Hydrogen consumption by gills of Bathymodiolus spp. collected at the Comfortless cove and Lilliput hydrothermal vent fields in May 2006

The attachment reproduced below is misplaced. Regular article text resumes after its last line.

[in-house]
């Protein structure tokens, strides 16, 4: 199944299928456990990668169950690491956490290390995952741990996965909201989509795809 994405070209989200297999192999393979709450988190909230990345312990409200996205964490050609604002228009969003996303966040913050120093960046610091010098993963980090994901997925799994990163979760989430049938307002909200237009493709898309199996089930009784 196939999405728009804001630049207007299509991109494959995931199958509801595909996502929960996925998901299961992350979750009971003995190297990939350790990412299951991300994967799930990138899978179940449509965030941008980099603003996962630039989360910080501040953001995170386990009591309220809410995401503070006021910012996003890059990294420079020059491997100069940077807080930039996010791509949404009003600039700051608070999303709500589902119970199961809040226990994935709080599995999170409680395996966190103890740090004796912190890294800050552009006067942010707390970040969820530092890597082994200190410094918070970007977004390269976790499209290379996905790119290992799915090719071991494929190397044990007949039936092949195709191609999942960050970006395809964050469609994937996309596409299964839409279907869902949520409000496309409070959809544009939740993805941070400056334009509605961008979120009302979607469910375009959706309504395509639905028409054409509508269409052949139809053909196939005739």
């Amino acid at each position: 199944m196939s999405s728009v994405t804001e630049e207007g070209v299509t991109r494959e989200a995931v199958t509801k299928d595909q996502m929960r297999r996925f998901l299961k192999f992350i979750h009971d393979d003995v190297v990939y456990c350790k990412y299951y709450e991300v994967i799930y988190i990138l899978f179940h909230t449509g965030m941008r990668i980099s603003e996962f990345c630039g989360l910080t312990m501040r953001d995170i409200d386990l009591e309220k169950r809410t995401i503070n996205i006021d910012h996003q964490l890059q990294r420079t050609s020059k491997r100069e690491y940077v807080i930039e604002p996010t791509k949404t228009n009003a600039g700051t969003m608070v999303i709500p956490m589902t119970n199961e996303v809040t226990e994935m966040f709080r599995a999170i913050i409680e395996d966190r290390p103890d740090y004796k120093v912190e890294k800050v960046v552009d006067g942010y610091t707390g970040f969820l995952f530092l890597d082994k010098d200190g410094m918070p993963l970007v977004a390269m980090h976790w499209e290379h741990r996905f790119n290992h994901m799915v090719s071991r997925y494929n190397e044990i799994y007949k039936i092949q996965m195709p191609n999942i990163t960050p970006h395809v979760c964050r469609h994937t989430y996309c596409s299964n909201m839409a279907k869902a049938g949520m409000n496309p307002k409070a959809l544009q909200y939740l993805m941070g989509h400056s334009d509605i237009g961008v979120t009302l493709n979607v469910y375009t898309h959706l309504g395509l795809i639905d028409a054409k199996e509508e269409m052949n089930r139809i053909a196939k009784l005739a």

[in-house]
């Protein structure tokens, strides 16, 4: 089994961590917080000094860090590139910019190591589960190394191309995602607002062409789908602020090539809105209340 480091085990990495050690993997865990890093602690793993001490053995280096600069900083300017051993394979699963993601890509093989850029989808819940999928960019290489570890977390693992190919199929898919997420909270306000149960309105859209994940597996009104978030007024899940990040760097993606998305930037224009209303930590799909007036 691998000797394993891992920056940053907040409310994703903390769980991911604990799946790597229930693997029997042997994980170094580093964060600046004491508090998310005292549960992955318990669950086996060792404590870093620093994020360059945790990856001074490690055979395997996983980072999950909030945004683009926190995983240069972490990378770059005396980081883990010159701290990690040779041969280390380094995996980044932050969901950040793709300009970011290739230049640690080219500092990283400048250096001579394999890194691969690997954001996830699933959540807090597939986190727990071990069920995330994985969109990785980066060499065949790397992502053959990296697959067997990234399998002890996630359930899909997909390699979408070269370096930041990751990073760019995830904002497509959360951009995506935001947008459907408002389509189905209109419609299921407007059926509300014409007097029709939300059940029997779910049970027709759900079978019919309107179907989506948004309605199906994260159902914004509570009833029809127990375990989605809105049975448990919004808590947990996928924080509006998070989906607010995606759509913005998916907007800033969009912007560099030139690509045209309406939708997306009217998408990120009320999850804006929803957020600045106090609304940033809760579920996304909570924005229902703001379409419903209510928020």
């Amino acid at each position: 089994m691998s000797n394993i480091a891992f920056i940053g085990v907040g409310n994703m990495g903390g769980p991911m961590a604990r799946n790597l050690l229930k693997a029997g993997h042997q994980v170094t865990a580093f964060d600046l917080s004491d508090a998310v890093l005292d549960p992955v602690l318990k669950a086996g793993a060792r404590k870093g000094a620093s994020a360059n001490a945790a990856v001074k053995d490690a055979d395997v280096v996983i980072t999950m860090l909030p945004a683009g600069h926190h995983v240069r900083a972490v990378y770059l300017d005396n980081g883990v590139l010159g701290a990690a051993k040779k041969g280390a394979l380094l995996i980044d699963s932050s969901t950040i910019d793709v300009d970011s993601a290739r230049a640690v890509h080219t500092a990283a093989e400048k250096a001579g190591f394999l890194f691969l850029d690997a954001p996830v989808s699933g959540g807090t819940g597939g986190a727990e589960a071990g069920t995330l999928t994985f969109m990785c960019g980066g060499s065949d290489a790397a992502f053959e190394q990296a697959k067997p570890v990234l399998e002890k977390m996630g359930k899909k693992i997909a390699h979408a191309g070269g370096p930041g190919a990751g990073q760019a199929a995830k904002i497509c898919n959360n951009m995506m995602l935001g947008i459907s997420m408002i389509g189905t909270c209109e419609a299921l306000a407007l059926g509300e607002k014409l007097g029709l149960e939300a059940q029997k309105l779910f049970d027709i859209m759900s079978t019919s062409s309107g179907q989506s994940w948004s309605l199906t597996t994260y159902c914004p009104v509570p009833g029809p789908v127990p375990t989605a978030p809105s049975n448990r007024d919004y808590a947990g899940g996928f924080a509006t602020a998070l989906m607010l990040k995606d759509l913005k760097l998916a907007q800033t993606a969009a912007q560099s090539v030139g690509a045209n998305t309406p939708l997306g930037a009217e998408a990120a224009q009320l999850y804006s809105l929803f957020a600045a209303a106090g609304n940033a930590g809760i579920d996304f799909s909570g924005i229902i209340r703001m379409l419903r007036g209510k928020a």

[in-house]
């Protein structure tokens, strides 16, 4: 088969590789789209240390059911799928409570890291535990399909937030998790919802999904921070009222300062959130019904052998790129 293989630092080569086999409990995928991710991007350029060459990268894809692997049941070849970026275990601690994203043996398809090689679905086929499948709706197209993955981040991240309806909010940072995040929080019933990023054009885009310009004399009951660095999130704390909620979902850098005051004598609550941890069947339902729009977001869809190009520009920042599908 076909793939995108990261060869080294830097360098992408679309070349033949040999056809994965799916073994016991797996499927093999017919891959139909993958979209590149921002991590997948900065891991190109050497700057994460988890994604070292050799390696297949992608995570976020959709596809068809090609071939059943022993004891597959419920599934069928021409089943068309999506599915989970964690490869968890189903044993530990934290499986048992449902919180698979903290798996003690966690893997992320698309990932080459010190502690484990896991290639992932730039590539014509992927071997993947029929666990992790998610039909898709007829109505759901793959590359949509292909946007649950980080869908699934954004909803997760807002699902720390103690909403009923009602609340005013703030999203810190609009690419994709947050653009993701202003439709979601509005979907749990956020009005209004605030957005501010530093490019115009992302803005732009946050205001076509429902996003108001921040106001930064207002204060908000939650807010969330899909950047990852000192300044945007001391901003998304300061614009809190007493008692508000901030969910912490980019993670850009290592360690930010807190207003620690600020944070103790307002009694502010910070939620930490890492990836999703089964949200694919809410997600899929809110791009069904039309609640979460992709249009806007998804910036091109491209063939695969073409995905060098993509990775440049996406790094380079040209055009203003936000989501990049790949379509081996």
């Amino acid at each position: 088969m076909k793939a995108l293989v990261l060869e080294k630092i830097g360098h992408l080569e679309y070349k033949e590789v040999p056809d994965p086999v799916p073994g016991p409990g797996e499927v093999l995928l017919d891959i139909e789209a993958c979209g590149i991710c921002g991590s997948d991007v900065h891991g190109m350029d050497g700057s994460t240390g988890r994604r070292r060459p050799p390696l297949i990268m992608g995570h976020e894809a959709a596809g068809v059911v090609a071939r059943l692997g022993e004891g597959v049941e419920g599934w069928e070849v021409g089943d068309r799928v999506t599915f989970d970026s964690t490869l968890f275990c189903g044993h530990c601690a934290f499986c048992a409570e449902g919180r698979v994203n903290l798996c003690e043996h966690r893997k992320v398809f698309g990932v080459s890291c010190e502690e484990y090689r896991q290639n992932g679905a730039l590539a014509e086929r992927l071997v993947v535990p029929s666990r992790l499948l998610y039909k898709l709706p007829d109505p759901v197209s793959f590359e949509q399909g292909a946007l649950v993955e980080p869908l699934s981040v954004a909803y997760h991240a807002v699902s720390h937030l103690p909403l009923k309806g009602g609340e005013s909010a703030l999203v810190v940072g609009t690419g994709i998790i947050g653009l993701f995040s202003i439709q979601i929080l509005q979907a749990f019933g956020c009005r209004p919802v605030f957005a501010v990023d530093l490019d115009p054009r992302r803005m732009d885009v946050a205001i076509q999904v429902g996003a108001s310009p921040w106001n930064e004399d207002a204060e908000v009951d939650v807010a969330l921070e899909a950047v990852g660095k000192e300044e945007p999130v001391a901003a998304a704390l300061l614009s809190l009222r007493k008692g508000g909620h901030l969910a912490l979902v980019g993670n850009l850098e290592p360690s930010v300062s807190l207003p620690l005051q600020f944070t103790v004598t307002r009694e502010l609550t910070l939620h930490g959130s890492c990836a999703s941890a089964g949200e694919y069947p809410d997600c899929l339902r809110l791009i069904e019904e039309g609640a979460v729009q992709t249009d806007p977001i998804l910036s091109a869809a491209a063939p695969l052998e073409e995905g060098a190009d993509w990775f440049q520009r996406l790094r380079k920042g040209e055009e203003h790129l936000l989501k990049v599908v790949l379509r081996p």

The discovery of deep-sea hydrothermal vents in 1977 revolutionized our understanding of the energy sources that fuel primary productivity on Earth. Hydrothermal vent ecosystems are dominated by animals that live in symbiosis with chemosynthetic bacteria. So far, only two energy sources have been shown to power chemosynthetic symbioses: reduced sulphur compounds and methane. Using metagenome sequencing, single-gene fluorescence in situ hybridization, immunohistochemistry, shipboard incubations and in situ mass spectrometry, we show here that the symbionts of the hydrothermal vent mussel Bathymodiolus from the Mid-Atlantic Ridge use hydrogen to power primary production. In addition, we show that the symbionts of Bathymodiolus mussels from Pacific vents have hupL, the key gene for hydrogen oxidation. Furthermore, the symbionts of other vent animals such as the tubeworm Riftia pachyptila and the shrimp Rimicaris exoculata also have hupL. We propose that the ability to use hydrogen as an energy source is widespread in hydrothermal vent symbioses, particularly at sites where hydrogen is abundant.